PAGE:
Dark Crimson Underwing (bottom right) and Svensson's Copper Underwings, Putney Heath, Surrey (Les Evans-Hill).

More established residents were also on the march in July, as Dotted Fan Foot continued to spread west and north, with one at Tadely, Hampshire, on 14th the fourth for VC12. It also arrived in Wiltshire for the first time, at Cricklade on 17th. At nearby Highworth on 20th, another species driving west from the south-east, Yarrow Pug, was new to VC7 (North Wiltshire) with several records on subsequent nights suggesting it is already well-established in the area. Perhaps less welcome was evidence that Box-tree Moth continues to race north, being new to VC65 (North West Yorkshire) and VC76 (Renfrewshire) on 26th and 21st respectively.


Yarrow Pug, Highworth, Wiltshire (Steve Nash).

Smaller micros were on the move as well, with Crambids particularly well-represented among the month's micro movers and shakers – Evergestis limbata continued to creep up the Norfolk coast in the east, and in the west was new to Gloucestershire near Cleeve Hill on 22nd. The related Red Data Book species Mecyna flavalis was also recorded away from breeding sites at Yeovil, Somerset, on 18th and Dagenham, Essex, on 30th – the fourth and third records for their respective counties. The latter site also scored a Pyralid county first a few days earlier, with Udea fulvalis to light.


Mecyna flavalis, Chilswell Valley, Oxfordshire (Will Langdon).

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Several other rarer Pyralids also got in on the act too, as Oncocera semirubella was new to VC2 (East Cornwall) at Penlee Point on 19th, and was also confirmed as breeding in Worcestershire following the first county records last year. Similarly, Moitrelia obductella was reared from larval spinnings collected at East Horseley, Surrey, the first confirmed breeding in the county of this Marjoram feeder that has expanded rapidly out of its former Kentish stronghold in the last few years. Away from the Pyralids and Crambids, two other species that have been on the march conquered new counties – Coleophora conspicuella was new to Cambridgeshire at St Neot's on 21st and Ethmia dodecea was new to Yorkshire at Easington on 15th.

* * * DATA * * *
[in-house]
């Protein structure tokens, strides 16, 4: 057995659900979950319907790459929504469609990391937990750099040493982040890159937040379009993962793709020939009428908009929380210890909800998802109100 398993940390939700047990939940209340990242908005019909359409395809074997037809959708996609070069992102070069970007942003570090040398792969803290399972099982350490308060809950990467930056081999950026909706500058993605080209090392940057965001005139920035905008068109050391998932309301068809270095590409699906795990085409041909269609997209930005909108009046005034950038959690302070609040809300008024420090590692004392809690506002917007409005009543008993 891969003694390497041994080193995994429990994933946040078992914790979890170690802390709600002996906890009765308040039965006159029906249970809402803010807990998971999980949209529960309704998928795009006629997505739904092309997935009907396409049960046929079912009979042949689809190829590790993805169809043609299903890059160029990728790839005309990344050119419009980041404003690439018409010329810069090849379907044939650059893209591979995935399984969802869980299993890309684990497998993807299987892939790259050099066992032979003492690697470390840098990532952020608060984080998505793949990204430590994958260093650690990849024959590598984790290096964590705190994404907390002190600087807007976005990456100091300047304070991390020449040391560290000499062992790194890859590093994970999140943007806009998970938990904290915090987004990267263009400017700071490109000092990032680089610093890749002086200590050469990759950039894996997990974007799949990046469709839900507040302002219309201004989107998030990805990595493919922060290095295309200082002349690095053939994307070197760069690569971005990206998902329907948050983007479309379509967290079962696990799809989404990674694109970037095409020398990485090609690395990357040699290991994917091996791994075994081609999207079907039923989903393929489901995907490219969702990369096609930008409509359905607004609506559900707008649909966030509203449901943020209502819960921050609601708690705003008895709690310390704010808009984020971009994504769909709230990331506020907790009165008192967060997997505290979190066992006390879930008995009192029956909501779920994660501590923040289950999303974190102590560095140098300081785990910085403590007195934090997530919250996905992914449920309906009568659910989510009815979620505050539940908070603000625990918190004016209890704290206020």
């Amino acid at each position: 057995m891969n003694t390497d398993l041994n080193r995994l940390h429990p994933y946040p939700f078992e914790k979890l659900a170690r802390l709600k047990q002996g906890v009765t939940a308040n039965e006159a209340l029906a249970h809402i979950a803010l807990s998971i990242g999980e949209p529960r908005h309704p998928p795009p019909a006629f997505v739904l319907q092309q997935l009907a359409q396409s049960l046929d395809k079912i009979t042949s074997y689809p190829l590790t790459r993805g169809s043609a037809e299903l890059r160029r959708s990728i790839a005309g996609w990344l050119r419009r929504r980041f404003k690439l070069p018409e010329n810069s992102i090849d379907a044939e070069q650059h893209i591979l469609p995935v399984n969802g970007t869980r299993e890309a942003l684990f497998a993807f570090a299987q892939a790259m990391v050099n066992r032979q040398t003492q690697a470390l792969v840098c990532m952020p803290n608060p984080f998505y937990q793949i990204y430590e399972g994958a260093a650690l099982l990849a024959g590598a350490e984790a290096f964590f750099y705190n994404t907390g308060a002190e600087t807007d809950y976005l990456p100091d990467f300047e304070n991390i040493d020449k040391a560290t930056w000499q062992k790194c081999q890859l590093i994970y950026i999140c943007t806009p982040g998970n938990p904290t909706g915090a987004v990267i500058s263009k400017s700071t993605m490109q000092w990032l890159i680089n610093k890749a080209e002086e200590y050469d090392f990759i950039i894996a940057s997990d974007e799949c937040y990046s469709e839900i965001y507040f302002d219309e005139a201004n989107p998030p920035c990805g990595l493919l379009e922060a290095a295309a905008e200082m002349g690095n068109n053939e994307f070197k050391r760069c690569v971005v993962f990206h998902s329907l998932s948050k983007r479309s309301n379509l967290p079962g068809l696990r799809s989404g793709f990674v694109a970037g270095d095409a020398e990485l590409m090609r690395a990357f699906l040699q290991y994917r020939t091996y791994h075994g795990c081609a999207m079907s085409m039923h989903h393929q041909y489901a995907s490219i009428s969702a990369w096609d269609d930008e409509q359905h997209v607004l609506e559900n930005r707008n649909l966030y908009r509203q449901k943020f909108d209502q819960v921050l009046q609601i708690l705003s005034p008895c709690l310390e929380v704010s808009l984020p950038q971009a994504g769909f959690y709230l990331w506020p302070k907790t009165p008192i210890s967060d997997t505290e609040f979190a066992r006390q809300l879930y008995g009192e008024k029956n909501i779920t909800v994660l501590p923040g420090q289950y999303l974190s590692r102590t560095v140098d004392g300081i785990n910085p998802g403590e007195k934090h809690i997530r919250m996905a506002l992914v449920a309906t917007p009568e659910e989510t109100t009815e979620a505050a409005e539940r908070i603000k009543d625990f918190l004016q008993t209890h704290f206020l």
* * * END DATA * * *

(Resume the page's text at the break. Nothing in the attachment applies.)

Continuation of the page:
Oncocera semirubella, The Holies, Berkshire (Will Langdon).

There were other optimistic notes for moth recorders in July as well, with several species having a noticeably good year after a poor start to the season for many of the earlier fliers. Many trapping in the south commented on the good numbers of Elephant Hawkmoth at the start of the month and Common Footman later on (particularly in Dorset), while Festoon seems to be on the up in the south-east with many trappers noting an uptick in records and continued expansion. Other recorders commented on it being a relatively better season for the now much sought-after Lappet, a species whose fortunes have otherwise been headed largely in the opposite direction.